My music archive just hit 20K. The lucky track is Momus‘ I was a Maoist Intellectual.
My home server went phut last week. There was a brief power outage, and everything else came back on — except the server. It was a three year old Mini-ITX box, and I’m casting about for ways to replace it.
To serve my immediate music serving and podcasting needs, I have pressed The Only Computer That Runs Windows into service, running Ubuntu using Wubi. Unfortunately, I do still occasionally need to run Garmin Mapsource, which only runs on Windows, and also The Only Computer That Runs Windows is also rather too nice a laptop to be sat doing server duty.
I have some options:
- Get a new motherboard for the mini-itx box. Via still has some crazy ideas about pricing (over $200 for a fanless C7?) but maybe I’ll go for Intel’s snappily-named D945GCLF, which looks okay for what I need and is only $80.
- I could resurrect the old Athlon box I got in 2002, but it’s big, loud, and its components are probably near end of life. Also, why disturb a mature spider habitat?
What I was really looking for was one of those tiny fanless internet appliance boxes that were so 2007 (like the Koolu and the Zonbu, both of which have moved on to other things), but such units, without the tied storage service contract, are upwards of $500.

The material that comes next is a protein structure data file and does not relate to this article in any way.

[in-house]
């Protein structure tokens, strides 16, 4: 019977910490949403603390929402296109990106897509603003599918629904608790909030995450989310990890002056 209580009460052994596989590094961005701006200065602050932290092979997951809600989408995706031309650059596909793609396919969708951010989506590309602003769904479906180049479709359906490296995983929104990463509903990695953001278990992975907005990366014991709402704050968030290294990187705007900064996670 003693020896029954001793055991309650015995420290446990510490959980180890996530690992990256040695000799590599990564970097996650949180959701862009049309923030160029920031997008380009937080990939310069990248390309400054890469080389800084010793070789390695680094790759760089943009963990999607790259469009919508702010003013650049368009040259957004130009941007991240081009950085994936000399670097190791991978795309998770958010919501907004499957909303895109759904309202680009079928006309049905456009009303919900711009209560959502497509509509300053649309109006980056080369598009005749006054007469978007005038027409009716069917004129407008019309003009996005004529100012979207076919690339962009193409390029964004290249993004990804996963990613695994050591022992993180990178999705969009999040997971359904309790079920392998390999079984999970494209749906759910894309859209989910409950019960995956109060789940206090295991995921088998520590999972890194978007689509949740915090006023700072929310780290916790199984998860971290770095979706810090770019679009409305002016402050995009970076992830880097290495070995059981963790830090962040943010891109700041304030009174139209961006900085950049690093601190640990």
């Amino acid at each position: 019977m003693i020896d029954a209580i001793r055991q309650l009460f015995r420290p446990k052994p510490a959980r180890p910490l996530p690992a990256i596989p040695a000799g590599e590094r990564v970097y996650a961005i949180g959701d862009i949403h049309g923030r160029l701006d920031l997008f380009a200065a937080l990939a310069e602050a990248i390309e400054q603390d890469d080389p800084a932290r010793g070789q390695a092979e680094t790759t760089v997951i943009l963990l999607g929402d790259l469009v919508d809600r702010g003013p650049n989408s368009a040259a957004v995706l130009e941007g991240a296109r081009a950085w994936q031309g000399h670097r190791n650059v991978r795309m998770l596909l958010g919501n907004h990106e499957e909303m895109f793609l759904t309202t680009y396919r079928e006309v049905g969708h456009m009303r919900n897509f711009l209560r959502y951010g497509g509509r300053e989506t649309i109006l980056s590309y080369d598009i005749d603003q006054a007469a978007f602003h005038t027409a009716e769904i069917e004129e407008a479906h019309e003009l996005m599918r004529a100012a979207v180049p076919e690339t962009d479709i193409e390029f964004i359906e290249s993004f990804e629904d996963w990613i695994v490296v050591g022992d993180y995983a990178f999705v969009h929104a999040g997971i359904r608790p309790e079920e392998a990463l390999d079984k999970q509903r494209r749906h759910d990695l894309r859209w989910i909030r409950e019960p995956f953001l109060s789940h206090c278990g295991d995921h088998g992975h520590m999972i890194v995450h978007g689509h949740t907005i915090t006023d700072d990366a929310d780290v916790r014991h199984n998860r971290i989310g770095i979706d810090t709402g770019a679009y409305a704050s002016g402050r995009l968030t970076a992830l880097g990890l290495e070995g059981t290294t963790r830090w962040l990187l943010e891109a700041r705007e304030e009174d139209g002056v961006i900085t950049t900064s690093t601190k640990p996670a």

My needs are simple:
- run Firefly to feed the Soundbridges;
- generate the automatic podcast every day, which realistically means a linux box with Perl, sqlite and the like;
- have something to ssh into when boredom strikes the need arises. Perhaps unwise having an open machine sitting directly on the internet, but only the ssh port will be open.
I really also need to get rid of all the computer junk in the basement. It now includes two fritzed mini-ITX systems and the world’s slowest PostScript laser printer. Such fun.
So I bought the Kross Bluetooth Hands Free Cell Phone Car Kit with FM Transmitter. It has its good points, but it has some quirks and serious shortcomings.
Here’s what’s good:
- It’s cheap (< $40)
- It provides in-car Bluetooth speakerphone
- It plays MP3s from SD card, USB stick, or an line level source.
Here’s what’s not so good:
- Playback quality is limited to finding an open FM frequency, which is hard in the GTA
- The transmitter is not very powerful, so nearby vehicles can swamp your signal (or, if you want to call it a feature, it’s a “random positional mashup”)
- The phone mic is a tiny port on the unit, so sometimes the caller can’t hear you too well
- You need to have your radio on to answer your phone
- The USB port doesn’t provide enough charging current for a phone or GPS
- The remote isn’t very good
- Voice dialling doesn’t seem to work with my Blackberry